Gastroliths are the dinosaur equivalent of gizzard stones in birds.  Some birds (e.g., chickens) & some modern reptiles (e.g., crocodilians) swallow pebbles and retain them in their gizzards.  The stones help to grind down food as it passes through the upper digestive tract.  The rocks themselves get polished in the process.  Some dinosaur skeletons have been found with concentrations of highly polished, somewhat size-sorted rocks associated with the rib cage area.  These have been reasonably identified as dinosaur gizzard stones (gastroliths; a.k.a. gastric stones).  Gastroliths have only been reported to be associated with the remains of sauropods, some early ceratopsians, and some ankylosaurs.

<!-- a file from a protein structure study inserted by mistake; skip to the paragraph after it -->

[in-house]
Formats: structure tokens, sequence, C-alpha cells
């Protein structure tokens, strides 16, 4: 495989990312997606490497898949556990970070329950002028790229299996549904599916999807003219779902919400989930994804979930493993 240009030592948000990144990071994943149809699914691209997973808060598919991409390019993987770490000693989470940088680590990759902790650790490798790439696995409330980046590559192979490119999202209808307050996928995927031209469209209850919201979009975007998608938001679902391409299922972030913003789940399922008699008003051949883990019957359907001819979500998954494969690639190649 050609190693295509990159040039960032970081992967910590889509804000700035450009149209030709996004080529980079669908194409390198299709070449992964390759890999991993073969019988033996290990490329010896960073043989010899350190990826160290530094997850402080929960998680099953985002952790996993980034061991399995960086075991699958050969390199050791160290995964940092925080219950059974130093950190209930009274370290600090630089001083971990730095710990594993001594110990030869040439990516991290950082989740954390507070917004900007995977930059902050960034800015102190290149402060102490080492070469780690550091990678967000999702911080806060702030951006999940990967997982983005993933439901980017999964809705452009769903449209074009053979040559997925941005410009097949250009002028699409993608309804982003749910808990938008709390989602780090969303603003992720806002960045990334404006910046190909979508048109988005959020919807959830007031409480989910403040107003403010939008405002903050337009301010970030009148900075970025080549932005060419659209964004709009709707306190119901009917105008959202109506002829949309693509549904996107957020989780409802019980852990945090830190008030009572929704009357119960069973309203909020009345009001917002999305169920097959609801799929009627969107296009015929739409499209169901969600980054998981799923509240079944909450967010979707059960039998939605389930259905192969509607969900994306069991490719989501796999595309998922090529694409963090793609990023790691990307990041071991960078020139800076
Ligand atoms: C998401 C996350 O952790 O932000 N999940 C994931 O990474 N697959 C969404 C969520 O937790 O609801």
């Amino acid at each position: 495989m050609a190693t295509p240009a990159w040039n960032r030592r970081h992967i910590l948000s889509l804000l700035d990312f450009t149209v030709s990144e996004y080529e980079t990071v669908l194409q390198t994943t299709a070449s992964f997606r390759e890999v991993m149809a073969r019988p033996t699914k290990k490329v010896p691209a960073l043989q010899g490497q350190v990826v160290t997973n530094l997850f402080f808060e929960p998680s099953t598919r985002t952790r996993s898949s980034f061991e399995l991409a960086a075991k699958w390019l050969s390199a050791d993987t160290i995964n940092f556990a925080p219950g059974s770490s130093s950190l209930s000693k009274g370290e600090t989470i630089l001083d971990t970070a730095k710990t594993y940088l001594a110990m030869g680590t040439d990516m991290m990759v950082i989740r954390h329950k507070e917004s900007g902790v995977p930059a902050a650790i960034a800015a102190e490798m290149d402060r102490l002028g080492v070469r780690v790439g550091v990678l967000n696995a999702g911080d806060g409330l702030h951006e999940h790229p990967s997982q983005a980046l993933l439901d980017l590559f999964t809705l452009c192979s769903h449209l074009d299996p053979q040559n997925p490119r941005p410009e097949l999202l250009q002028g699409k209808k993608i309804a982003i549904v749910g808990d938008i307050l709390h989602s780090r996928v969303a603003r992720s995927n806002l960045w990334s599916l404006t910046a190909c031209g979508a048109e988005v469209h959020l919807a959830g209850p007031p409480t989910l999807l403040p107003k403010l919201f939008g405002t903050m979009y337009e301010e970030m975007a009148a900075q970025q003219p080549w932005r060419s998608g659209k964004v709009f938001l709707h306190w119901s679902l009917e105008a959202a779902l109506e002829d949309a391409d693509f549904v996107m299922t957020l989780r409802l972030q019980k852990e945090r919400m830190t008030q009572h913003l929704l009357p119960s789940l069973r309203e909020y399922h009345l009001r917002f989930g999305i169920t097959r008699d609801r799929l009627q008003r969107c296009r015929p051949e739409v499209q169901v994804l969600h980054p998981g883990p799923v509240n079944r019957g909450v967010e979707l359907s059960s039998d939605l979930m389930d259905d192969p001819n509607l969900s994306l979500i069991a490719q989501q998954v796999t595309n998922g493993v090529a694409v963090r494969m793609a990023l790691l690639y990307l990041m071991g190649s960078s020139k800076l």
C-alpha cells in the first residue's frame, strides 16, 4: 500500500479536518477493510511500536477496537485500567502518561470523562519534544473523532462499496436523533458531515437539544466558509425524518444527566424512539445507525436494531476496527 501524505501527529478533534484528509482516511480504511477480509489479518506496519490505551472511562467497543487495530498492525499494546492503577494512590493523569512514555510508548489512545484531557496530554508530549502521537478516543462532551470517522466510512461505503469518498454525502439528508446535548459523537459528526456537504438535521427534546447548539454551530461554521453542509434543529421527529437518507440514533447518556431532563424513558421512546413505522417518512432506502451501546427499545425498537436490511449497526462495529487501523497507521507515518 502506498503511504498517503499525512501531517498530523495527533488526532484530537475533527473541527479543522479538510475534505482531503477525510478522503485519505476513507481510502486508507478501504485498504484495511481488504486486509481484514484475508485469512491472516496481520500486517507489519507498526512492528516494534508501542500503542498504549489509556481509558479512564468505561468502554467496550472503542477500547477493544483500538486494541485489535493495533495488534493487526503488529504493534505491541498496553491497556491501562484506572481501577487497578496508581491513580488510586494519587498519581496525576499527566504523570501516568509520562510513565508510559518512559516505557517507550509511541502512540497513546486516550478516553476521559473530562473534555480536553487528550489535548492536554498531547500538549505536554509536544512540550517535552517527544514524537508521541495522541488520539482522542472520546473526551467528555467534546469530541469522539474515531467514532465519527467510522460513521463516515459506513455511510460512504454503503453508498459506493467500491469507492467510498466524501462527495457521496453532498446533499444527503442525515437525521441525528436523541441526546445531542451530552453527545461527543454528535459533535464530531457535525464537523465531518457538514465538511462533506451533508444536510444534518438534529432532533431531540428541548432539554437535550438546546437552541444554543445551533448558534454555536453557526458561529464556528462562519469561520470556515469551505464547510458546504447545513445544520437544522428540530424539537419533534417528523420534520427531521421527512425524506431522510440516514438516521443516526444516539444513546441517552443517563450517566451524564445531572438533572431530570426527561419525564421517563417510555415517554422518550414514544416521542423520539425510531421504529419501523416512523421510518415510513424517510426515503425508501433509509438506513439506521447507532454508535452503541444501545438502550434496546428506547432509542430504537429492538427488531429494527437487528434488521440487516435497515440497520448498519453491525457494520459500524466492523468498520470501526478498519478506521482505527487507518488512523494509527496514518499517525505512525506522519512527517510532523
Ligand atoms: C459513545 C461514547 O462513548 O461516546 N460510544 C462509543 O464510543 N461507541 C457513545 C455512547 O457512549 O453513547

Dinosaur gastrolith (6.1 cm across) attributed to the Morrison Formation (Upper Jurassic) of western USA.



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